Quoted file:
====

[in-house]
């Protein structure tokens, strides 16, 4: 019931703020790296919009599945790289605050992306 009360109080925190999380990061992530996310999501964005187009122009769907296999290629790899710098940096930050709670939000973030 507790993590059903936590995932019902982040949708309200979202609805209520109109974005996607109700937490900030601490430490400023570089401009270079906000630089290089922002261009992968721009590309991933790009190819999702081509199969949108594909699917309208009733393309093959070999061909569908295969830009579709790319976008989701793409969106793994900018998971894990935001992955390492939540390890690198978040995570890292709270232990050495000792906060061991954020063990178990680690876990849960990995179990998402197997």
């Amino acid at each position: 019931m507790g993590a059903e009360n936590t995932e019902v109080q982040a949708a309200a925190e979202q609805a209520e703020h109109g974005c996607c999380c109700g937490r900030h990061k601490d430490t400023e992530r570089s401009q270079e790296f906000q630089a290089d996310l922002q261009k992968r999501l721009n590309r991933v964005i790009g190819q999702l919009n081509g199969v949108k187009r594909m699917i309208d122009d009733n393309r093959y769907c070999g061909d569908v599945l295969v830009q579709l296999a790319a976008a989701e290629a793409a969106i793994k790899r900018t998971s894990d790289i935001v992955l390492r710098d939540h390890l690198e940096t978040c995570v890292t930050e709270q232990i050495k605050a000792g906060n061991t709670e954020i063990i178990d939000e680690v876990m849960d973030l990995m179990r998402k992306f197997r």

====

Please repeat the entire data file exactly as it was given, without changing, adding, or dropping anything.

[in-house]
């Protein structure tokens, strides 16, 4: 019931703020790296919009599945790289605050992306 009360109080925190999380990061992530996310999501964005187009122009769907296999290629790899710098940096930050709670939000973030 507790993590059903936590995932019902982040949708309200979202609805209520109109974005996607109700937490900030601490430490400023570089401009270079906000630089290089922002261009992968721009590309991933790009190819999702081509199969949108594909699917309208009733393309093959070999061909569908295969830009579709790319976008989701793409969106793994900018998971894990935001992955390492939540390890690198978040995570890292709270232990050495000792906060061991954020063990178990680690876990849960990995179990998402197997």
């Amino acid at each position: 019931m507790g993590a059903e009360n936590t995932e019902v109080q982040a949708a309200a925190e979202q609805a209520e703020h109109g974005c996607c999380c109700g937490r900030h990061k601490d430490t400023e992530r570089s401009q270079e790296f906000q630089a290089d996310l922002q261009k992968r999501l721009n590309r991933v964005i790009g190819q999702l919009n081509g199969v949108k187009r594909m699917i309208d122009d009733n393309r093959y769907c070999g061909d569908v599945l295969v830009q579709l296999a790319a976008a989701e290629a793409a969106i793994k790899r900018t998971s894990d790289i935001v992955l390492r710098d939540h390890l690198e940096t978040c995570v890292t930050e709270q232990i050495k605050a000792g906060n061991t709670e954020i063990i178990d939000e680690v876990m849960d973030l990995m179990r998402k992306f197997r």